The hospital, located in Poughkeepsie, New York, is a former New York state psychiatric hospital that operated from 1871 until its closure in 2003. When it first opened, it was called the “Hudson River State Hospital for the Insane” and admitted only 40 patients despite on-going construction that would take another 25 years to complete.
The expansive campus was build as a part of the Kirkbride Plan, which practiced a new method called “Moral Treatment,” pioneered by Thomas Story Kirkbride, with the help of activist Dorothea Dix. Before these methods, the mentally ill were typically thrown into county jails, cellars of private homes, or basements of public buildings and beaten into obedience. They were deemed social outcasts and lost causes. Dix helped encourage over 300 mental facilities to be built across the country to help house these patients, however, Kirbride still found the treatment and living situations unacceptable and sought to create a new way.
His revolutionary method encouraged the building of massive structures, conceived as “ideal sanctuaries for the mentally ill” and play an active role in the patients’ recoveries. The entire campus was built with very careful attention to every detail of its design, to promote a healthy environment and convey a sense of respectable decorum. Everything had a purpose – down to the doorknobs and air vents. The employees of each asylum were also instructed to keep close supervision of every patient, as it was believed to help promote self-control. Patients were encouraged to exercise on the sprawling campuses and to eat a healthy diet, trying to help rehabilitate their lives so they could eventually re-enter society.
Kirkbride also promoted new treatment methods. While they were miles above being locked in a cage, these methods included straight jackets, electroshock therapy, and lobotomies, all of which were later recognized as inhumane. As psychiatric treatments changed in the late 20th century (talk therapy, group therapy, and psychiatric medications started being introduced), the facility began to slowly close down, as larger hospitals were no longer needed. In addition, the growing population of the town and insufficient funding led to unfortunate conditions, which broke Kirkbride’s promise, thus finally closing and abandoning the campus in 2003 after it had fallen into a severe state of disrepair.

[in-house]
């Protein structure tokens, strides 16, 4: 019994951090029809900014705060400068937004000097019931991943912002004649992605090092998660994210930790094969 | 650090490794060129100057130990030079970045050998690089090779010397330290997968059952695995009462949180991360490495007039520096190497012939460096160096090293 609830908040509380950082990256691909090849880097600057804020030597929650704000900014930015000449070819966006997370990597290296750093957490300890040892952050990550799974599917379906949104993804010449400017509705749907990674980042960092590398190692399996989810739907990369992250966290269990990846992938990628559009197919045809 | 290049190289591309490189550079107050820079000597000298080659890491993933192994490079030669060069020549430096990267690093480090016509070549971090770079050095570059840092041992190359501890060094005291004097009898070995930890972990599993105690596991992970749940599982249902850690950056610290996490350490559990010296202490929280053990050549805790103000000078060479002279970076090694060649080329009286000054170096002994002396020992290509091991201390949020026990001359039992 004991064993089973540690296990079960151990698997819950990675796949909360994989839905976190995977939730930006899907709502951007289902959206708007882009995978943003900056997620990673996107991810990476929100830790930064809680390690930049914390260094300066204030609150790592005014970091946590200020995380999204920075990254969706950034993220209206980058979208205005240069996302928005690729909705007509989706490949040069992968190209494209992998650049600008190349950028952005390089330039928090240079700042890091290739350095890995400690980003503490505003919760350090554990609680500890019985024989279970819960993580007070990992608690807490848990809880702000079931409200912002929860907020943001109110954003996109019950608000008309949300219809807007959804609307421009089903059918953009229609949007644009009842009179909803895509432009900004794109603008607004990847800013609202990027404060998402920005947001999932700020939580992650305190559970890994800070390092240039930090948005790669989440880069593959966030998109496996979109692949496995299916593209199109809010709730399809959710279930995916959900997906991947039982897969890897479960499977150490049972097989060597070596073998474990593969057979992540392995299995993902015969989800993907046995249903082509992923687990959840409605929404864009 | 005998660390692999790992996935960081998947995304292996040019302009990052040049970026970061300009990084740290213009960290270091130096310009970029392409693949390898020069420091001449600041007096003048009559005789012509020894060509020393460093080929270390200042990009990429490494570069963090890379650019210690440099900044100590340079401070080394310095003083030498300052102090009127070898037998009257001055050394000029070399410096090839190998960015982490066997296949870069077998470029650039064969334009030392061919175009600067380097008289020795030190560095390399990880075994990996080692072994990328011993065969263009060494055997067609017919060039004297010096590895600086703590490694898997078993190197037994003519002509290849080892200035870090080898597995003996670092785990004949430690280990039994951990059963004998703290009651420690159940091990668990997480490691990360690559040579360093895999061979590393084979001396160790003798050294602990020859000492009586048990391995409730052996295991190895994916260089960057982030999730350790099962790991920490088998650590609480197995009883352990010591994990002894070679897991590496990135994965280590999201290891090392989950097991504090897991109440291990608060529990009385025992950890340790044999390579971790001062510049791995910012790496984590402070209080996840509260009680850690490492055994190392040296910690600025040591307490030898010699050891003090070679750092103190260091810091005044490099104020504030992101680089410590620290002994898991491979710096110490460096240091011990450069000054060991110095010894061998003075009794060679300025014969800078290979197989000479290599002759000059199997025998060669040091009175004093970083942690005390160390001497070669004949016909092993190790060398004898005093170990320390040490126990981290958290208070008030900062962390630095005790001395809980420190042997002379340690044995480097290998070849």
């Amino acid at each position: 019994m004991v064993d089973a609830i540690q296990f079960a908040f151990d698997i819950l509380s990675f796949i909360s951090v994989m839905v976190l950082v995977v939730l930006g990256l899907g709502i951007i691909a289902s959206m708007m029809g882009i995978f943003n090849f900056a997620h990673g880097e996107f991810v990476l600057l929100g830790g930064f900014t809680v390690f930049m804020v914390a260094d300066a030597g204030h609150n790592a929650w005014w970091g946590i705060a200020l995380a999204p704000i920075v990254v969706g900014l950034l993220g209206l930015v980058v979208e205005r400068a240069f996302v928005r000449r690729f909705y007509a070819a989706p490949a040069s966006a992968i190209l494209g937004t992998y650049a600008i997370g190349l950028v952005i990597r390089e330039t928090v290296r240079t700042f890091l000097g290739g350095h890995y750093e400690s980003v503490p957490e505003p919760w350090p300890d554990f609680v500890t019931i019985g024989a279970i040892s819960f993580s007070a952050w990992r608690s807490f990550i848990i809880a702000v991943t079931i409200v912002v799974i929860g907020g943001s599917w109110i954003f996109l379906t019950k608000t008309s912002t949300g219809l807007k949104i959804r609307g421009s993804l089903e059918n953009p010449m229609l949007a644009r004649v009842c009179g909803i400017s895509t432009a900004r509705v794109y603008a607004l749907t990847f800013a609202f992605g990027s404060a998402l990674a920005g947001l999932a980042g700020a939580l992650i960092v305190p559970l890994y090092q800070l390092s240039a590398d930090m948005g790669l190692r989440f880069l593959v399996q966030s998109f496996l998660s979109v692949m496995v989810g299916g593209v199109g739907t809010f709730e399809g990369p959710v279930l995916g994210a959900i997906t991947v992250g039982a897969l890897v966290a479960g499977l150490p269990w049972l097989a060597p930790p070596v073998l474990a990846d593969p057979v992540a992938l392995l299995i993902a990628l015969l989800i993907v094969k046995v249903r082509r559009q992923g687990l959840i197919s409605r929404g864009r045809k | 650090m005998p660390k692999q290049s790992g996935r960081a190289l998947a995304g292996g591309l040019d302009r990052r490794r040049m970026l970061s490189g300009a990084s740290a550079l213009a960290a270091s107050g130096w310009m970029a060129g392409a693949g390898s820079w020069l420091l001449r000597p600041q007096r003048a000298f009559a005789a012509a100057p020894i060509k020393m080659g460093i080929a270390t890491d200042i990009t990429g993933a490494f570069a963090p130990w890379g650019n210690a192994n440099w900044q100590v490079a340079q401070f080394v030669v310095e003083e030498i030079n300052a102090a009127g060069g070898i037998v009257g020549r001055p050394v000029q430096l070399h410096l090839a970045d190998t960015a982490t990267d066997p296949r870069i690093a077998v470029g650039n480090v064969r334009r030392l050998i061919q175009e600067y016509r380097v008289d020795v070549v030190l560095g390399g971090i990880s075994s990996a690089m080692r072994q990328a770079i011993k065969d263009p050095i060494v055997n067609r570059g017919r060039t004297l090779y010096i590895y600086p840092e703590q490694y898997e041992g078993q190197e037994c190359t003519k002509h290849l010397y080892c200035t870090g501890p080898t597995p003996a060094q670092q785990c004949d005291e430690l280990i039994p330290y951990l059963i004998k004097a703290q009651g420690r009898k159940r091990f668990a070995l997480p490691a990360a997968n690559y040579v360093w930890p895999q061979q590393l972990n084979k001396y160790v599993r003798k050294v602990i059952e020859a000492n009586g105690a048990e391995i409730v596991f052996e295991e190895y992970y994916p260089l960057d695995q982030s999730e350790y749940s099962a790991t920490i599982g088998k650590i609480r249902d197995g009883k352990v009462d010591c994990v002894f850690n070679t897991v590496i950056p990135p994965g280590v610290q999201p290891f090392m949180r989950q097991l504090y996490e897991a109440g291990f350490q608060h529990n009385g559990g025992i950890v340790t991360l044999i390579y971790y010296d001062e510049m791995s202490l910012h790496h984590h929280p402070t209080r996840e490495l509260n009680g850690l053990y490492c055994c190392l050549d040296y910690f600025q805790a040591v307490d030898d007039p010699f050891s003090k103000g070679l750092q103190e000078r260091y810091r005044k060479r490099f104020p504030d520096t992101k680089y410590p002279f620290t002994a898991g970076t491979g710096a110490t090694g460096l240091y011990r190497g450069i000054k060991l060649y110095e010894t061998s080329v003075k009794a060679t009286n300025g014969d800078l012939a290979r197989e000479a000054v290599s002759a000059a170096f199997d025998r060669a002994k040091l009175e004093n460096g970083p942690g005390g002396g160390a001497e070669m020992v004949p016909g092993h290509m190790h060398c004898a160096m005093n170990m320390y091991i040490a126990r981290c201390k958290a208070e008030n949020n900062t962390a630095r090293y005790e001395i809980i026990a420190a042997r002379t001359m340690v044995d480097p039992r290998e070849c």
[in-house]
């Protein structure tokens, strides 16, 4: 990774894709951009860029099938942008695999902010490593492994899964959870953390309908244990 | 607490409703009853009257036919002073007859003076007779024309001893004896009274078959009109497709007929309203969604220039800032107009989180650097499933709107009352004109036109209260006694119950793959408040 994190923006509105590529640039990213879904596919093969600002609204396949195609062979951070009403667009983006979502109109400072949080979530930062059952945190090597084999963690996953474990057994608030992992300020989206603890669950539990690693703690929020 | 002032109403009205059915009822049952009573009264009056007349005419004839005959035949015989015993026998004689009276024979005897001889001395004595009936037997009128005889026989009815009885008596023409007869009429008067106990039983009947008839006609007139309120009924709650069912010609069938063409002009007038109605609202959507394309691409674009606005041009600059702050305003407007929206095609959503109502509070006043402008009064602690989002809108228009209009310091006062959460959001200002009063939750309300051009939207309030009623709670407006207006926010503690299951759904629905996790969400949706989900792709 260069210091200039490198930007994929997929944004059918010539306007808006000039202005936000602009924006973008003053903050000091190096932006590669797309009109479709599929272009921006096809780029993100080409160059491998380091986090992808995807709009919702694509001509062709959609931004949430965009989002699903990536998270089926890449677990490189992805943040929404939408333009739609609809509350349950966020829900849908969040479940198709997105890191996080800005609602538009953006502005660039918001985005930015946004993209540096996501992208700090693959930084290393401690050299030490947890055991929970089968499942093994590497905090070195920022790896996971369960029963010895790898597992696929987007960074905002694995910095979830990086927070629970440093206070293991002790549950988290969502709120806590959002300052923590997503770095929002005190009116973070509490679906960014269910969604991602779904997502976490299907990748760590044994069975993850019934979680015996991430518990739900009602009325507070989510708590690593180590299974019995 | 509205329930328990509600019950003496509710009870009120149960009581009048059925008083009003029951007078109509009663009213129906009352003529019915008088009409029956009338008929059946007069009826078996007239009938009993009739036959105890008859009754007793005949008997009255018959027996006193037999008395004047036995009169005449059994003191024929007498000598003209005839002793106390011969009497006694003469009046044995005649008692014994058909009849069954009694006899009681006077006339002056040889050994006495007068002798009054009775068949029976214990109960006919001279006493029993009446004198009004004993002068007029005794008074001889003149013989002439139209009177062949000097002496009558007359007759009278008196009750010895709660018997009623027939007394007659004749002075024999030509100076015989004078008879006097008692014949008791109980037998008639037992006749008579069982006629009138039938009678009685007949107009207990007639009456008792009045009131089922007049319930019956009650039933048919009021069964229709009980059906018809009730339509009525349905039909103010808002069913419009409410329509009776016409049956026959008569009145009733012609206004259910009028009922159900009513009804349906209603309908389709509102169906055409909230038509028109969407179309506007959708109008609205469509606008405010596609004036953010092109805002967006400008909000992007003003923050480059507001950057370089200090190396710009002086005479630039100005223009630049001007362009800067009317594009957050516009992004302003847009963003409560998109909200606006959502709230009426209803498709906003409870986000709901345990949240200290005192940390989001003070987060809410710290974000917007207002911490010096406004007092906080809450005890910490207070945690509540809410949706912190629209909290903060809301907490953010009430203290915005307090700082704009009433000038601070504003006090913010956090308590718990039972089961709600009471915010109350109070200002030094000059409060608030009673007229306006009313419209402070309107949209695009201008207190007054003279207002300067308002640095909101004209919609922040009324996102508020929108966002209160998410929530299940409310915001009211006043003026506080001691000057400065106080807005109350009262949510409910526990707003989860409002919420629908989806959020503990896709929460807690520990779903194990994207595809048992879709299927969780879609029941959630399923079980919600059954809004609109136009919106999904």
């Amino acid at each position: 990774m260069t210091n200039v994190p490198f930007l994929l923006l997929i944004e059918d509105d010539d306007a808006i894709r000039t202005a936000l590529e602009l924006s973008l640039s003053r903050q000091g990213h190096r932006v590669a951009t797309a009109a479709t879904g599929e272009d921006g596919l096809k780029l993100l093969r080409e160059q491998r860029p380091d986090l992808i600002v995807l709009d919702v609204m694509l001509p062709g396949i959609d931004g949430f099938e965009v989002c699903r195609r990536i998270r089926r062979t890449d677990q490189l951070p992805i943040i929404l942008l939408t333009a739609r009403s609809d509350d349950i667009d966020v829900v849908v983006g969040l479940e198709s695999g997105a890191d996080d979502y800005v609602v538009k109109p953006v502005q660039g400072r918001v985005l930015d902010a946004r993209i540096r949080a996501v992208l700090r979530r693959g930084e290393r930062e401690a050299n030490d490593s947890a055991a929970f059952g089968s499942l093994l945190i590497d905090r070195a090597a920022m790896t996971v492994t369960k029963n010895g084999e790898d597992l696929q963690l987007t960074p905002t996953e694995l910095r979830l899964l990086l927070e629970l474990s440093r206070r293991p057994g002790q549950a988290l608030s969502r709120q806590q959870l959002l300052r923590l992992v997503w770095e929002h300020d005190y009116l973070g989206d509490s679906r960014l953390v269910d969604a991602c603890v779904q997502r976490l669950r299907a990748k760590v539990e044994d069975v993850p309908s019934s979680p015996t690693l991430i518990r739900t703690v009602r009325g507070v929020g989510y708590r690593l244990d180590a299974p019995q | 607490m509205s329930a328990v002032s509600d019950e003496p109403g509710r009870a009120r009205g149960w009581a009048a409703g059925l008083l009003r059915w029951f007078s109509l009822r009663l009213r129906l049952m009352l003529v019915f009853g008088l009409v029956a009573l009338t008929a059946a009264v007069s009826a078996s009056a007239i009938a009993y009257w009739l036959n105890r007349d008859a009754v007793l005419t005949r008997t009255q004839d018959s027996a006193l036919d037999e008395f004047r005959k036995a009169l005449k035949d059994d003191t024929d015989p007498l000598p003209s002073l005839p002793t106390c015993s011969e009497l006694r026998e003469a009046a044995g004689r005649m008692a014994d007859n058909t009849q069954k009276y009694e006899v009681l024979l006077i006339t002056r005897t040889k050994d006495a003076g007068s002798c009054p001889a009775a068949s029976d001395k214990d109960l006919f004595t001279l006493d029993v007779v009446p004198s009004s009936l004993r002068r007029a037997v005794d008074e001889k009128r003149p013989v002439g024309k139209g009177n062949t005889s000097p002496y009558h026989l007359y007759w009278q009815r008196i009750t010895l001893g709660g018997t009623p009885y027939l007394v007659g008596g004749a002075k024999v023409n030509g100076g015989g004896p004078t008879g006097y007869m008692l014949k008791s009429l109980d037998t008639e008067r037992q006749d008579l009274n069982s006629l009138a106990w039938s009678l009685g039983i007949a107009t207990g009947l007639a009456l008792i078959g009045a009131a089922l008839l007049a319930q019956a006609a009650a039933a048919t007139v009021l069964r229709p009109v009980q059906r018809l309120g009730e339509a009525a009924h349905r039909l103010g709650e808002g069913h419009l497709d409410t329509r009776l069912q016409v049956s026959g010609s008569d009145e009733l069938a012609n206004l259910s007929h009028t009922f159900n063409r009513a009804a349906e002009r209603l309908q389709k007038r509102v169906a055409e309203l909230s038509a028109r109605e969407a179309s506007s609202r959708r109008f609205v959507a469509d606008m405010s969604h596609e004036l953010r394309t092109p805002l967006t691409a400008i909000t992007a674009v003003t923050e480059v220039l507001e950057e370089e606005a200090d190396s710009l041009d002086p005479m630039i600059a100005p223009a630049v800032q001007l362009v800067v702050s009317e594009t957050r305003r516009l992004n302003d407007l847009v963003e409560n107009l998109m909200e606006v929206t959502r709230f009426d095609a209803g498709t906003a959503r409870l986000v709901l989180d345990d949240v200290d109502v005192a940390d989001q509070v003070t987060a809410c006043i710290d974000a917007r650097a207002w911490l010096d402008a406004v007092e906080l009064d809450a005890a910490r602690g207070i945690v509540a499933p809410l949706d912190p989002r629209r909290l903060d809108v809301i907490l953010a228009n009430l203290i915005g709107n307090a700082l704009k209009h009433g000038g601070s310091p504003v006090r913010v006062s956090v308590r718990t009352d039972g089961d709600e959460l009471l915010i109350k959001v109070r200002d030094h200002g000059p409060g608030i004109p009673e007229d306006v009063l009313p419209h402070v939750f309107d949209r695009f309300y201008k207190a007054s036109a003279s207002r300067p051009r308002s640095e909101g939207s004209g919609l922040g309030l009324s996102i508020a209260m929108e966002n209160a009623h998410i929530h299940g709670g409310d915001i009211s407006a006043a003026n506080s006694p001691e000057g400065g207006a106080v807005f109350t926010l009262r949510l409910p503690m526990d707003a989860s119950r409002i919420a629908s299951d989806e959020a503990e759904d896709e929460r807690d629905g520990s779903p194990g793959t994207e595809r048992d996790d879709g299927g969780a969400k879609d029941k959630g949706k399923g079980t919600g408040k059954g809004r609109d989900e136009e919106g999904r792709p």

The Hudson River campus is sprawling (160+ acres) and quite beautiful, designed by some of the country’s best architects at the time, including Calvert Vaux and Frederick Law Olmstead, the duo who created Central Park. It is located at the end of a narrow road, which dead-ends at a church. The campus includes some of the original Kirkbride buildings, with portions of it burnt down in a fire in 2007, as well as newer facilities that were built as late as the 1970s.
Like any mental facility, there are rumors of it being haunted. The area is also under close watch by security, so be careful if you choose to visit!
Update: On April 27, 2018, arson was reported at the facility. Local authorities believe the fire, which affected the wing of the old Main Administration building and extended into the Main Building, significantly damaged the structure. Due to the criminal nature of the investigation and the damage done to the structure, potential visitors should use extreme caution and avoid entering any buildings.
Update May 2020: The entire campus is full of cranes and under construction, making it nearly impossible to enter.
Update August 2020: The property is being developed. Only six of the original buildings will be renovated, including the Kirkbride Administration Building, and the director’s house, with consultation from the town’s Historic Preservation Commission. All other buildings have been demolished.
Know Before You Go
The published coordinates are for the old and decrepit hospital you are after. Don't arrive at the new facility further east which will be on all the local signs.